The crowd cracked up at Angelica Panganiban bawling over a movie or her ex. I’m assuming it’s because they could see themselves in Angelica’s character and that her hysteria was at one point their hysteria. Goes to show just how strong and relevant the movie’s subject is to the Philippine market.
The movie talks about break ups, getting over someone, finding new romance, opportunities, missed opportunities, hell, it even touches on some friend-zone and rebound territory. Ultimately it talks about the concept of destiny – whether the world works to guide you towards the person you’re meant to be with, or that it’s a bunch of baloney, and that you should fight for what you want. In the end, the movie doesn’t explicitly say what “That Thing Called Tadhana” is. But that’s what’s great about the movie: your personal ideologies will affect what you take away from the film. You are left to decipher its fundamental message, and it can mean what you need it to mean.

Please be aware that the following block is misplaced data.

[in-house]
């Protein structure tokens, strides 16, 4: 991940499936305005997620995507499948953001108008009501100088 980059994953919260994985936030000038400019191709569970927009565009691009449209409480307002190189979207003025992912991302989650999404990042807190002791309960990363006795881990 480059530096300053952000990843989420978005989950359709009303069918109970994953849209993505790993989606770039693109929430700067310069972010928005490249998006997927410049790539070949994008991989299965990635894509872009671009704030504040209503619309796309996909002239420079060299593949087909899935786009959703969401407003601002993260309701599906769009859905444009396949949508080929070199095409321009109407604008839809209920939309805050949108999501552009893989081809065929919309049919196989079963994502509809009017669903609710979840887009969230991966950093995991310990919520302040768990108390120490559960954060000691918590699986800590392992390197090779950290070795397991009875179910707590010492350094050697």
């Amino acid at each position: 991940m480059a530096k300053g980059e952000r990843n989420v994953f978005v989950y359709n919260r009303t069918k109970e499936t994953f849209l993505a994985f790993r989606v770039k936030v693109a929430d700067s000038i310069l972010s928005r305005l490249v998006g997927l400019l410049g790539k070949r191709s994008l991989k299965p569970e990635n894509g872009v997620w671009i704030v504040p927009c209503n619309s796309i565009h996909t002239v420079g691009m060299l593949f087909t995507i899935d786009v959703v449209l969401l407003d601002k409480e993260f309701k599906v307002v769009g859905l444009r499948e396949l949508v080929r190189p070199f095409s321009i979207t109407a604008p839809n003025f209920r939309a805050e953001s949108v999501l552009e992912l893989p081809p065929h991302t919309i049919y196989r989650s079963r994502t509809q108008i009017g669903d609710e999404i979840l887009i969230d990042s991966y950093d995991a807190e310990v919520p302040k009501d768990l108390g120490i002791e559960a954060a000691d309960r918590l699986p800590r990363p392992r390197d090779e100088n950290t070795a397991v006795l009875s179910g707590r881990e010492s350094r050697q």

The movie’s allure lies in its simplicity and honesty. It is not bogged down by complicated backstories, or hourly plot twists. It’s about two people – a girl who’s broken-hearted, and a guy who wants to help. They talk, and travel and eventually find comfort in each other. And the way their conversations were written was the opposite of cheesy. It tried to stay as realistic as possible. The vulgar language, the references to other Pinoy movie lines, the awkward breaks within the dialogue all contributed to the whole thing feeling more genuine.
Even the humor is written to be inconspicuous. The audience would laugh (and kilig) at the simplest things, like a character quoting a movie, or the two saying the same thing at the same time, or Anthony taking a pass at the girl. They weren’t forthright “jokes” (like in Vice Ganda or Kim Chiu movies), they were more like colloquial humor, things you laugh about while having a casual conversation with a friend. No slapstick (or at least minimal slapstick) from Tadhana and just a few well-timed light laughs and low-key wittiness which I thoroughly appreciated.